The Crossroad of Obedience

“Nevertheless not my will, but thine be done.” —Luke 22:42

In every act of obedience there is a crossroad where a decision must be made to go one way or another way. To obey one must to choose to follow one path and leave another—even if there is nothing bad about the path you are on. Peter, James and John had to leave their honest job as fishermen to obey the Lord.

God may call you to do something (e.g. be a missionary) that would require you to leave a good job. There may be nothing wrong about the job you must leave. Perhaps it is the work of a mechanic, a manager, a nurse, or a banker. However, to obey God, you must leave that respectable job to go to a mission field. To chose your job over going to the mission field would be disobedience.

When God called me to go to Vermont to start a church, I was the assistant Pastor at Open Door Baptist Church. God was blessing my ministry there. Everything was going well and I was financially secure. However, to obey God I had to leave a good place to go to a place I did not know and without any financial security. I obeyed God and left Open Door to go to Vermont. By God’s grace there is a Baptist church in Barton, Vermont today.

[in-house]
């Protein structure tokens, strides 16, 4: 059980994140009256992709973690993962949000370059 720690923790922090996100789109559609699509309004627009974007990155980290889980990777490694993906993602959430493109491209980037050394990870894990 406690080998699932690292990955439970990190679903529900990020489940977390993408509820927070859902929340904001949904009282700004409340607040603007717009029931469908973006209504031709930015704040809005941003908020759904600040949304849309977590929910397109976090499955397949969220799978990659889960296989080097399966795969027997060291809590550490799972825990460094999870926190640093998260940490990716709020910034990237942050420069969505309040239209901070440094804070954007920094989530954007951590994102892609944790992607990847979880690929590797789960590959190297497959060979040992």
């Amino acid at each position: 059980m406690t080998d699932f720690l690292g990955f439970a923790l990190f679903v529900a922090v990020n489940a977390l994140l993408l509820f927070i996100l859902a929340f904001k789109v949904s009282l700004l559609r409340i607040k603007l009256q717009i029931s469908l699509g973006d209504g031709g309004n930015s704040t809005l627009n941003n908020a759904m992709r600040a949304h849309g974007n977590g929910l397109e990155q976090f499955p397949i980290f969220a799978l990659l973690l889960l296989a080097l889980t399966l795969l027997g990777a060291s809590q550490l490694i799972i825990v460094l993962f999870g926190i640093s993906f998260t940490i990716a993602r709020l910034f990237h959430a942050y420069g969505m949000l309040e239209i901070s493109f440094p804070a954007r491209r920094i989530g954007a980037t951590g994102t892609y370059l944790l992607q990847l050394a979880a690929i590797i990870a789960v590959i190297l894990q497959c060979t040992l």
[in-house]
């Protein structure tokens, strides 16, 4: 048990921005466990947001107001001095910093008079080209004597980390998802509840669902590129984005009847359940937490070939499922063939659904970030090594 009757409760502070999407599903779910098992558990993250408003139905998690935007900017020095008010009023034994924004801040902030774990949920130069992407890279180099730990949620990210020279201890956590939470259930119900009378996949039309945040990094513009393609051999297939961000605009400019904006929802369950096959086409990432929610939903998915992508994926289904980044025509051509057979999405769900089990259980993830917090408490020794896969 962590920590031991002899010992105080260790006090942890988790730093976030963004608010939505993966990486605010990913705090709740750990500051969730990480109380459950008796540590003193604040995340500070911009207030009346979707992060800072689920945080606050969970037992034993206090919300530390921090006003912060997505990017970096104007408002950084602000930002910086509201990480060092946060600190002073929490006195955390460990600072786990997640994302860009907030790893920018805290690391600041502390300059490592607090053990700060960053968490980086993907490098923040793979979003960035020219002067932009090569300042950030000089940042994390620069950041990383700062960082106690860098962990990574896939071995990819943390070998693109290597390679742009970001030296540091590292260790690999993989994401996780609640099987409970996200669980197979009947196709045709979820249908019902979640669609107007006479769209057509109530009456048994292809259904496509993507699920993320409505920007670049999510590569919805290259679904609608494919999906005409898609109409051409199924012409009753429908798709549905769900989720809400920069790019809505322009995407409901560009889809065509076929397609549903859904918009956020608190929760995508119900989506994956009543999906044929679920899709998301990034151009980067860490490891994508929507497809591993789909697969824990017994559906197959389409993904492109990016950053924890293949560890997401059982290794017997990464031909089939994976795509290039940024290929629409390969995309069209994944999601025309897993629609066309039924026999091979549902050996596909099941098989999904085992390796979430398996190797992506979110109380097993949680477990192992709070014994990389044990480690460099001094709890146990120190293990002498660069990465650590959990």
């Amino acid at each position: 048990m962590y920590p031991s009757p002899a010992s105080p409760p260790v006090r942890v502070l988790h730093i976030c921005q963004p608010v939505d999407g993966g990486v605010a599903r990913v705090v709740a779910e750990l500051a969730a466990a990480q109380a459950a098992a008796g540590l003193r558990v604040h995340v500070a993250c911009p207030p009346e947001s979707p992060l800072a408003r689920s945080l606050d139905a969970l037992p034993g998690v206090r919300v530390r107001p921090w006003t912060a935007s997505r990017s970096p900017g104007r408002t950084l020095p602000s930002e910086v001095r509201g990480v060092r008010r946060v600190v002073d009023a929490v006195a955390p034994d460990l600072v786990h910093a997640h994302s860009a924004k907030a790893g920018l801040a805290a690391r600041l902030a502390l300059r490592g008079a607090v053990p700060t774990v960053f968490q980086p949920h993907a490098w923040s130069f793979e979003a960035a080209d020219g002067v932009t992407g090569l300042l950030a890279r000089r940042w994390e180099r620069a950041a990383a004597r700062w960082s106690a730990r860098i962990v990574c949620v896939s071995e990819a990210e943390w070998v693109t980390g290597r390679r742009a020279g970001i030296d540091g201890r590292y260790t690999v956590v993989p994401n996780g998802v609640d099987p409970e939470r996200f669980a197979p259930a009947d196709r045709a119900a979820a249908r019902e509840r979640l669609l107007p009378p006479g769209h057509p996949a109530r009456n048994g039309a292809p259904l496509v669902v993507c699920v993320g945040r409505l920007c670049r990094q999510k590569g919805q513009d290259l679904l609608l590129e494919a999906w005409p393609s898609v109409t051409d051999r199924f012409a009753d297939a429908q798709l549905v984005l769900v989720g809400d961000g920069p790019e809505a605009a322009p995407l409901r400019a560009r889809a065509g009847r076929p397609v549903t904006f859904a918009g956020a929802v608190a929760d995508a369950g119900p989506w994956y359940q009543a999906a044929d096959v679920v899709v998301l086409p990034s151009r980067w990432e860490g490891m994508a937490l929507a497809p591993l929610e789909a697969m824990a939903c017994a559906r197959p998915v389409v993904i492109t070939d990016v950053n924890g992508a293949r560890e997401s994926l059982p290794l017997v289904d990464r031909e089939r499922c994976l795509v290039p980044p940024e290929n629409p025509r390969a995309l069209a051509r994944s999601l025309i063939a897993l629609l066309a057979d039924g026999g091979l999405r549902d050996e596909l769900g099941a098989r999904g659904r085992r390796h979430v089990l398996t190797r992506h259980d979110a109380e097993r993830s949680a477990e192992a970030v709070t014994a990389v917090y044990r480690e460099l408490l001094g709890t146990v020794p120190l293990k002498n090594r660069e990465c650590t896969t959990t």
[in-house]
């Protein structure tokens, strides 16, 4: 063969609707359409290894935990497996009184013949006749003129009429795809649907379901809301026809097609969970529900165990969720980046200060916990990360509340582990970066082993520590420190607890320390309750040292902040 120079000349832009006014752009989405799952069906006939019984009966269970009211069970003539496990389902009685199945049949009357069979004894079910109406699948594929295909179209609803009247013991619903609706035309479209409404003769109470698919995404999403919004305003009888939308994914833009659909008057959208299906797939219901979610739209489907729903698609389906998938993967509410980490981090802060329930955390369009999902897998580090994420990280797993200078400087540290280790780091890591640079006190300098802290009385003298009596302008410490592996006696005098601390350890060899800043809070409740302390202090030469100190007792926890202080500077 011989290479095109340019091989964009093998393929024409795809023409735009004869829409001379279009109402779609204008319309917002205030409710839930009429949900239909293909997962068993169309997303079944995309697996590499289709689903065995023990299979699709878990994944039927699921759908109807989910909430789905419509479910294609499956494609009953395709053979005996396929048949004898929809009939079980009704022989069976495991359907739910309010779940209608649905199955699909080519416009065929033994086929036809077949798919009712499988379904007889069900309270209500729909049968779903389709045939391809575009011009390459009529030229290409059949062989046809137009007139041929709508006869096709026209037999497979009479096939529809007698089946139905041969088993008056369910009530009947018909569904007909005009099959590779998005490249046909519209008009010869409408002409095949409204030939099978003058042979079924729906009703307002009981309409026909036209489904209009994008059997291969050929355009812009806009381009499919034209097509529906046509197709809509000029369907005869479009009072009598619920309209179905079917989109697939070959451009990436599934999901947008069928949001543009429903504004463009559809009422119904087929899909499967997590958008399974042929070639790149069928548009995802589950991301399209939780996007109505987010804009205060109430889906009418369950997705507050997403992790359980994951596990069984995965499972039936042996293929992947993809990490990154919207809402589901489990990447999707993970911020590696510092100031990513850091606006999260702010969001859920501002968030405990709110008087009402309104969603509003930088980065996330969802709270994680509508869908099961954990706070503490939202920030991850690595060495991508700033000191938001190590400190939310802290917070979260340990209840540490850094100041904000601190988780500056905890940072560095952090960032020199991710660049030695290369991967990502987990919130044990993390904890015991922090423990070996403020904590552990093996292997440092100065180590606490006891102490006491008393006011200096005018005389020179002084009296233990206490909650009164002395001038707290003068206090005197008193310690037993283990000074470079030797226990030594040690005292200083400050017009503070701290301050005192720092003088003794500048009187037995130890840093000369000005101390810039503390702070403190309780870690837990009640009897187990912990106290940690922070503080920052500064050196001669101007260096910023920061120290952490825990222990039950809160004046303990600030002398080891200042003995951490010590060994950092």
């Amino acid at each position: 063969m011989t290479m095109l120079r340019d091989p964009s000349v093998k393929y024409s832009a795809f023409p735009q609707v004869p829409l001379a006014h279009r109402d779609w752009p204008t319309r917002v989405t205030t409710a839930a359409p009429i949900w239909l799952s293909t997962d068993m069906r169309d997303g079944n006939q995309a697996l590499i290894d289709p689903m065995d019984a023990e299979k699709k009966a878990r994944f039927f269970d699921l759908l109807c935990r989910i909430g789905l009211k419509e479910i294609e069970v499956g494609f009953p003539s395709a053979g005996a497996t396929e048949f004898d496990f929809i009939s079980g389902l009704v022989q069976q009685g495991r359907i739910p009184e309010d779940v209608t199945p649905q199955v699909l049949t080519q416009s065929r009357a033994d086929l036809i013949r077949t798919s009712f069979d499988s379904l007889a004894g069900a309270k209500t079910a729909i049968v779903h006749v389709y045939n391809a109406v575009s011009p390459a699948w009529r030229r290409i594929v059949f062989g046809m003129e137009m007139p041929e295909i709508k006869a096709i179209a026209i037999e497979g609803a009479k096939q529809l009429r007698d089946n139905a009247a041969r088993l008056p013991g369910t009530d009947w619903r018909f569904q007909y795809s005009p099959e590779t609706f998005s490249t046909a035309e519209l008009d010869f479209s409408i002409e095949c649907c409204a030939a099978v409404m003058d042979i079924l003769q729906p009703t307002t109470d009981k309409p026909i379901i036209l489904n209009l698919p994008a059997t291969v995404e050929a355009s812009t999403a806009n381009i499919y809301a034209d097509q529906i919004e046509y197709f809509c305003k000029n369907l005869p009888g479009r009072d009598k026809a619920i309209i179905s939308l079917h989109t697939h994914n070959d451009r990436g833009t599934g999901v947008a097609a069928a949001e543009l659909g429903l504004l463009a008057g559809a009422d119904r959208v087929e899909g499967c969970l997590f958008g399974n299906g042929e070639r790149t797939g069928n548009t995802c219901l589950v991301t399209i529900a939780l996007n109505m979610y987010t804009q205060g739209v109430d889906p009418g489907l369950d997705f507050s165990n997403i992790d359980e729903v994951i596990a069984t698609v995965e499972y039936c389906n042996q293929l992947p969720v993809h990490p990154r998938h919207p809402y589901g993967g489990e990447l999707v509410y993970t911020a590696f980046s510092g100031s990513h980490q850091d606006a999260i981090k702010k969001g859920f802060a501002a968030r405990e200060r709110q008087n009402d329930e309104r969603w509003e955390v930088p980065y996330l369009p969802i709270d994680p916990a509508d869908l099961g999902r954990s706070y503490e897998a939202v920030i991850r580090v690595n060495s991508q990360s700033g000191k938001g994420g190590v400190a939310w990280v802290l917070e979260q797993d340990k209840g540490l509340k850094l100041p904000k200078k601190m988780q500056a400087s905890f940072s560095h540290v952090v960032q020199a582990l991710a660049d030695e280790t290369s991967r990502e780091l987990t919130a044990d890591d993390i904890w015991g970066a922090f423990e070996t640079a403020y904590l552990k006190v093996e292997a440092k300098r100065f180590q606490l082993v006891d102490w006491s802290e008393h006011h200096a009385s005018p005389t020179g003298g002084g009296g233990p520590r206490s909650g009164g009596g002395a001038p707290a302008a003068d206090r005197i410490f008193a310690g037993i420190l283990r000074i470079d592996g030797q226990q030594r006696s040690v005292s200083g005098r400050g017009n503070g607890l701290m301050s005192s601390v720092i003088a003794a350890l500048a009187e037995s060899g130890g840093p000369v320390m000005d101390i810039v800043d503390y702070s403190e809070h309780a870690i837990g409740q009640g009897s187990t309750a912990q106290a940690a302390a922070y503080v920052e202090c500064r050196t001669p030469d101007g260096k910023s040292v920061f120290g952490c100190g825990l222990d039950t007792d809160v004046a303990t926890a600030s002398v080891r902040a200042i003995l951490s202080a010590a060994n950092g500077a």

Obeying God always requires a decision to leave something and cleave to God’s will. That is the choice Jesus made when He choose to come to this sinful planet and be obedient unto death. He left a sinless environment for a sinful environment. He left streets of gold for streets of filth. He left intimate fellowship with His Father to subject Himself to the scorn of wicked men. He left the joyful praises of angels for angry cries of “Crucify Him.”

Remember, obedience always has a price tag. What is it going to cost you to choose to obey God? As we sing that well known hymn, “Have Thine Own Way Lord, Have Thine own Way,” will you let God have HIS WAY in your life?

THE LOOK OF DESPAIR

“…all joy is darkened…” —Isaiah 24:11

I recently took my wife to the hospital for an out-patient surgery. While I waited in the designated waiting area, a family came in with their grayed haired mother on a wheel chair. She was about 60 years old and waited to be taken to surgery.  While the family casually chatted amongst themselves, this dear mother just sat with a very gloomy look on her face. She did not say a word. She only stared blankly out the window. She was obviously depressed.